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How low can you go? 6/20/2007

Casey Stoner on his way to winning the Catalunya MotoGP, 2007.
Picture courtesy of Ducati Corse Press.

2 more inches and he’ll need an elbow slider. And if anyone is wondering, yes, it is entirely possible to slide your elbow through certain corners.

Pretty in pink. 11/25/2006

In a certain racetrack, somewhere in the world, there is a particular corner which is very difficult. This corner, in the words of the many club racers who race there, is “a bastard.” It has claimed many racers, who, upon entering the said corner, suddenly find themselves running very quickly out of road, and mouthing the words, “oh shit!”, just before being catapaulted into the sky.

I have, in the course of my time racing motorcycles, made my acquitance with this corner. Rather more than that actually. Suffice it to say that I entered the corner upright, and left with my machine being ferried out in the back of a pick-up. I managed to get driven home by the then girlfriend. It was a rather tense and tight lipped journey home. She came out to the track to fetch, after getting a call from me saying that I had crashed, and the track medic had recommended that I don’t drive back. Not that I could drive back, since I had ridden the bike to the track, taken off the lights and slapped some numbers on it, and the said bike was now looking much the worse for wear after eating the kitty litter.

The guys at the track had made arrangements for the wreckage to be shipped back to me, and the remains were now sitting in the garage. All that I really wanted to do was to start work on the bike, to get her back into race worthy condition. I had spent a lot of time on the engine, and felt that it would be a shame to let all those man-hours and begging for machine shop time go to waste. She, on the other hand, had different ideas.

When she got to the track, she didn’t see me immediately. I was off in the back of the pits somewhere having a smoke. What she did see was the very scuffed and scraped piece of fibreglass that was my racing helmet. And since she was a Princess of the highest order, she never really got into the whole motorcycle racing thing. Especially not the fact that she would see me and my friends banged up from crashing one weekend, and then dropping the crutches or taking off the arm sling to go racing the next.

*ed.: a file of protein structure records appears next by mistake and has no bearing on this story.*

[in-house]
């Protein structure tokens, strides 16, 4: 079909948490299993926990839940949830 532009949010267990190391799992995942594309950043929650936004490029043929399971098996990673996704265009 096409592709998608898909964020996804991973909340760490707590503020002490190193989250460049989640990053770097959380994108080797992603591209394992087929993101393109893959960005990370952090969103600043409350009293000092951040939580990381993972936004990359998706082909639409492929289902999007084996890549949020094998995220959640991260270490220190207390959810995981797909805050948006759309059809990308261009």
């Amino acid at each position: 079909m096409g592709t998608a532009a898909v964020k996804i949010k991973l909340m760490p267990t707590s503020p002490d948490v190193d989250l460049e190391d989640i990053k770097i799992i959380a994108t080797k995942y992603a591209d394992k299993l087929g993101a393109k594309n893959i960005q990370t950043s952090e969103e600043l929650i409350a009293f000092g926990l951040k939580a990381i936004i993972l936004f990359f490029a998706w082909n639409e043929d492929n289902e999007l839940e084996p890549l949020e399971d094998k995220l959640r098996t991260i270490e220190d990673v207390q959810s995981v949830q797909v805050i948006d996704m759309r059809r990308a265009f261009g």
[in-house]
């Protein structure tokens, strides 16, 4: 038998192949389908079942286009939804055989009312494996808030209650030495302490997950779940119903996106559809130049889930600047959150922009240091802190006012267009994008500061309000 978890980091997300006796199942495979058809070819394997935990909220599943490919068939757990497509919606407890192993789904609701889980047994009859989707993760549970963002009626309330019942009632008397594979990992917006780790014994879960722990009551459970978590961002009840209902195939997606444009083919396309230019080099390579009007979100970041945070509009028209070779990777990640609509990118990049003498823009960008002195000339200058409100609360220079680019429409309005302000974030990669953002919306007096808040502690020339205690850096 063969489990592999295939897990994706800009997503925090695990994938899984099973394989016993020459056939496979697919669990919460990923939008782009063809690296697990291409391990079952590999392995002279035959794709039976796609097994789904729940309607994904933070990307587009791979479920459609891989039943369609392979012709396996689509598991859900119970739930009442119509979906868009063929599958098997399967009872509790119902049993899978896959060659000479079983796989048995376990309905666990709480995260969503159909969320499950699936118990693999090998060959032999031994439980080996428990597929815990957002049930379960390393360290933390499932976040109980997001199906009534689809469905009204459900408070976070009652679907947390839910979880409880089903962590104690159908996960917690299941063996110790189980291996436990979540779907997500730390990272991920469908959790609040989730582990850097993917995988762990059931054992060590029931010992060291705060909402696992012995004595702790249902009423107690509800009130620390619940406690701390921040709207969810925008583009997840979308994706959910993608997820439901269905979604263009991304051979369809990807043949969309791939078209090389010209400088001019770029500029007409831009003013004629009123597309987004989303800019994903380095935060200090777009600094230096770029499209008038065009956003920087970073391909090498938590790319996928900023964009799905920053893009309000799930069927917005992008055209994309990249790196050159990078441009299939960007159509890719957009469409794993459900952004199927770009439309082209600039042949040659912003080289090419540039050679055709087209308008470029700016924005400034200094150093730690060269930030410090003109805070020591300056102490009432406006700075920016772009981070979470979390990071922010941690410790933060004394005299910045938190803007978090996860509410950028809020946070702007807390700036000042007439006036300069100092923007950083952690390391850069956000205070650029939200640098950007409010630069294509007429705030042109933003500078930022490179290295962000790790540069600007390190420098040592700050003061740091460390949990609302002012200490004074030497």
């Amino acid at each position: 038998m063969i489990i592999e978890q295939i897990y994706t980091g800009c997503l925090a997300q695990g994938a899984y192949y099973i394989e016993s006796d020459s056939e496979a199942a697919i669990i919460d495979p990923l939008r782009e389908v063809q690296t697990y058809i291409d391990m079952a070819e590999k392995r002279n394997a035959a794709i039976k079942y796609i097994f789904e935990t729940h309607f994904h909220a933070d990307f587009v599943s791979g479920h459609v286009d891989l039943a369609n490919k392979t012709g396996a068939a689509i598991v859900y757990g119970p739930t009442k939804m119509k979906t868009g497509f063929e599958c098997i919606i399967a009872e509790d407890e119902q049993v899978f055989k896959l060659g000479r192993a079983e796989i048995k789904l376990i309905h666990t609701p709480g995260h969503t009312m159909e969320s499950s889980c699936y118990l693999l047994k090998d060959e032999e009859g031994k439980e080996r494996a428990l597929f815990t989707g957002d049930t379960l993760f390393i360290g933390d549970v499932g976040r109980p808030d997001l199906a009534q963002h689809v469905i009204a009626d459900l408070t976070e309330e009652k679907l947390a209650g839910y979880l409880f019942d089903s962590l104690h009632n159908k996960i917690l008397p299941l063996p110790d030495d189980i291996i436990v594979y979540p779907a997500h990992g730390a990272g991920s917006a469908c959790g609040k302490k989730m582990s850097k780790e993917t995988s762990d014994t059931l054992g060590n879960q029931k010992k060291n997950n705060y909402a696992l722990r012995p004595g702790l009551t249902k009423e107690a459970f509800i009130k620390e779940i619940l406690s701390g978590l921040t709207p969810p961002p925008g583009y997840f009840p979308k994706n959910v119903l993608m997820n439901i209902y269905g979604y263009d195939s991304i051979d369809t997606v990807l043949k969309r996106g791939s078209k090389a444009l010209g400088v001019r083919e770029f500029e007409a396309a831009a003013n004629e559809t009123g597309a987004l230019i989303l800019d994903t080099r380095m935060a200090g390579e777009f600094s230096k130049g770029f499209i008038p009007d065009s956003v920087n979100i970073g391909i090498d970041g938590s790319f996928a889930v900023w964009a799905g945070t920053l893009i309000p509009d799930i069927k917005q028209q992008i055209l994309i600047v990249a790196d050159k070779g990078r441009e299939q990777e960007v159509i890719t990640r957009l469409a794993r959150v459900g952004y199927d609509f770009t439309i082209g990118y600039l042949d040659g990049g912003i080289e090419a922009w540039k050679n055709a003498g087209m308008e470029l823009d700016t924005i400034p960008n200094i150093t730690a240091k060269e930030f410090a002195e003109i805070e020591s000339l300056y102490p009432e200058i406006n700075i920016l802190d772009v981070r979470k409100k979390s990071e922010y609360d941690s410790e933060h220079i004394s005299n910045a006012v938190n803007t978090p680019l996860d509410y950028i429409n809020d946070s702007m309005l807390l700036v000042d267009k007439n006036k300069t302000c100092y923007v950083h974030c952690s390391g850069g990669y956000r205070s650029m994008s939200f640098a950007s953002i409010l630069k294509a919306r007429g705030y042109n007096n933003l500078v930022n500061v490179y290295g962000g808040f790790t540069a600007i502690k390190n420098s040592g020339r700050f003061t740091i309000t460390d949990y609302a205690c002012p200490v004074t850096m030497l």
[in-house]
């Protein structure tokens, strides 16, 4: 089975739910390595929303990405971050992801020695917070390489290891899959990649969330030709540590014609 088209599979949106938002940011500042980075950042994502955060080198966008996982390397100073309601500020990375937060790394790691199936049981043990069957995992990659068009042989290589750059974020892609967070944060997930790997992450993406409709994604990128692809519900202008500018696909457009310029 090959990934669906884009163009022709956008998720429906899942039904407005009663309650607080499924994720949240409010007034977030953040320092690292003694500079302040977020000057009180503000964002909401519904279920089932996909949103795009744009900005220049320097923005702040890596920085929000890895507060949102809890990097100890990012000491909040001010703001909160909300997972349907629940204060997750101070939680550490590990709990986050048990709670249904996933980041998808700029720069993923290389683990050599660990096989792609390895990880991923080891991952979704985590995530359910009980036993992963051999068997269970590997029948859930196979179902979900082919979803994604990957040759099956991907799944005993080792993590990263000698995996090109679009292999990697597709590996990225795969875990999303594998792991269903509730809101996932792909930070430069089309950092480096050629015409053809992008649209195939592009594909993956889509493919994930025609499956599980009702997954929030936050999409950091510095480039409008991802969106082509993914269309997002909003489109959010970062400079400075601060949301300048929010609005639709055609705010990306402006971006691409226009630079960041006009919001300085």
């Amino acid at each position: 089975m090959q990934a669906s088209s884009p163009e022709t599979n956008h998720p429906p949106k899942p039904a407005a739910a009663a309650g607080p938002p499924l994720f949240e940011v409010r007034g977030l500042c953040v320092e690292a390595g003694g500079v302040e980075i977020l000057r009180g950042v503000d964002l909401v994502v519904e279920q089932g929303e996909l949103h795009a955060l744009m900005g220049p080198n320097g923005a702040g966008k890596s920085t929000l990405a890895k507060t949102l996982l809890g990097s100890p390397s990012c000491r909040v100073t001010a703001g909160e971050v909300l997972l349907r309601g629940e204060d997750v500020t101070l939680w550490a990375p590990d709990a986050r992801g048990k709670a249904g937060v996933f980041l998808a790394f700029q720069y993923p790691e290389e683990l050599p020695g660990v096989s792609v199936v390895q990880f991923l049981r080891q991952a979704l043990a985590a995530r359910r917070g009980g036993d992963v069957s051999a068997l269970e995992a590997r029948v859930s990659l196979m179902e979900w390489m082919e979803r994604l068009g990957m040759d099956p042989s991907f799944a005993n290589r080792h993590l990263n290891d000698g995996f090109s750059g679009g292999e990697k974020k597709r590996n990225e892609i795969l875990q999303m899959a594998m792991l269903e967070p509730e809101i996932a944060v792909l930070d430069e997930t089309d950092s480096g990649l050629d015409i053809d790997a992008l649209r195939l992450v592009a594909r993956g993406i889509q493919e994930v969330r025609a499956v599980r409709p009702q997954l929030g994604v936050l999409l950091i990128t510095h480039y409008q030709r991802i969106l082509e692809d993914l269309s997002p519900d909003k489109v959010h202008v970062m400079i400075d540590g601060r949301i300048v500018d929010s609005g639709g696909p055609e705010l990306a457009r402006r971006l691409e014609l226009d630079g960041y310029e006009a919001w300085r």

After a few tense days in the house, I couldn’t take it anymore. I had to go work on the bike. My vision had cleared to the extent where I wasn’t really seeing double anymore. At least, not much, and the ringing in my ears had stopped. I walked into the garage, and started work. Much to my relief, I found that the damage was mainly cosmetic. Some of the fairing brackets needed straightening, which was quickly and efficiently done with judicious application of a B.F.H. I had spare levers, which I quickly bolted on.

Which left the bodywork. The left side fairing was scuffed all to hell, but still in one (reasonably big) piece. I set to work with pieces of aluminium plate, and a rivet gun, and soon had the fairing looking fit. I filled in the worst of the scrapes with body filler, and everything was ready to be painted up. It was now close to midnight. I needed to get the bike ready for race qualifying tomorrow morning. I stood there in garage, looking at the bike with a critical eye.

She was mechanically sound, and ready to race. The only thing was she looked a lot like a mangy dog, with large patches of body filler, and scraped decals and stickers. I thought that giving her a coat of paint might be the way to go. She wouldn’t look pretty, but she would at least look presentable. I looked around the garage, and found a boxful of spray paint cans. I picked them up one after the other, and most of them were empty. Except for one. I grabbed it, turned to the bike, and started spraying her up. And groaned.